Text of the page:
DARTMOUTH — Gazing out at the college quad, the new chancellor at the University of Massachusetts Dartmouth wonders whether Dzhokhar Tsarnaev had watched his classmates as they gathered to mourn the three people he allegedly had helped murder the day before. A hastily organized vigil was attended by 300 faculty and students on April 16, after Tsarnaev had returned to campus.
“Of all the things that shock me, one of the things that really blows my mind is that he came back here,” Chancellor Divina Grossman said Friday. “He came back to our dorm. He came back to use the gym. He was among us. That is incomprehensible to me.”
Grossman, who is completing her first year at the helm of the school, suddenly finds herself presiding over an institution in crisis. Only slowly did she become aware that “suspect number 2” was a student at the college, with all that would mean.
On the Friday that Boston and the surrounding area were locked down during the search for Tsarnaev, UMass Dartmouth was being evacuated. A carpool was organized to take 70 to 80 students with nowhere else to go to an improvised shelter at Dartmouth High School. With the cafeteria closed, meals were put together. Law enforcement helicopters began landing on the ground. Amid concerns that explosive devices could be hidden on campus, a college became a potential crime scene.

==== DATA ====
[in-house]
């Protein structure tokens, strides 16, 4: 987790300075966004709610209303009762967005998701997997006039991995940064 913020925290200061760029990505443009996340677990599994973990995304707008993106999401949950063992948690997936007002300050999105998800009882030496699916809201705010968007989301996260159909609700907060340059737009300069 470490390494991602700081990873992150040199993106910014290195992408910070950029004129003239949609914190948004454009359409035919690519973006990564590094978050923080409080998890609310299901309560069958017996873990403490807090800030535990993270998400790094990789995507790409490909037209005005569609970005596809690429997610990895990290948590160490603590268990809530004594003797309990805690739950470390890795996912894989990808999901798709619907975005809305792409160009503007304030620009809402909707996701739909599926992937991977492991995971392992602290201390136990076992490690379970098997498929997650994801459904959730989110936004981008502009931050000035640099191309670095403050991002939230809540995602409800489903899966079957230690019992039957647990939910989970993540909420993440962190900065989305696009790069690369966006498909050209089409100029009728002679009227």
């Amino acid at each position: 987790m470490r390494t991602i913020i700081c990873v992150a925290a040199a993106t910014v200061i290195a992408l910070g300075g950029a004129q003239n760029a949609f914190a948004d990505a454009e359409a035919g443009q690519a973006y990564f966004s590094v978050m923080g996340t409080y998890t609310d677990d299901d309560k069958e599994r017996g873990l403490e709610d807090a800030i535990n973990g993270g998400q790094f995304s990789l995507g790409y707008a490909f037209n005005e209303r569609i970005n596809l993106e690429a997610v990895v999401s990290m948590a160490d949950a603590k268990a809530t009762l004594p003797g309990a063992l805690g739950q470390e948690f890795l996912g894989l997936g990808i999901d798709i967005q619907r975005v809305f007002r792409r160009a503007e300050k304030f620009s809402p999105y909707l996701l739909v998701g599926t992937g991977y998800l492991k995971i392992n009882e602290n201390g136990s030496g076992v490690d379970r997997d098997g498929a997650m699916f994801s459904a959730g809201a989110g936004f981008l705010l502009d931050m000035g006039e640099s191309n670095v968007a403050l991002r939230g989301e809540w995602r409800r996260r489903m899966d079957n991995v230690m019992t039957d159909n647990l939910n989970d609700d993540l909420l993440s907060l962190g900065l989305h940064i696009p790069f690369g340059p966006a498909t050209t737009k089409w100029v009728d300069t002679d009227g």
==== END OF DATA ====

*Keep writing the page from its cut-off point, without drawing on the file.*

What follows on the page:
Yet the school rallied. “I saw innumerable acts of kindness,” Grossman said. “I think the silver lining here is that we saw our fundamental humanity emerge.”
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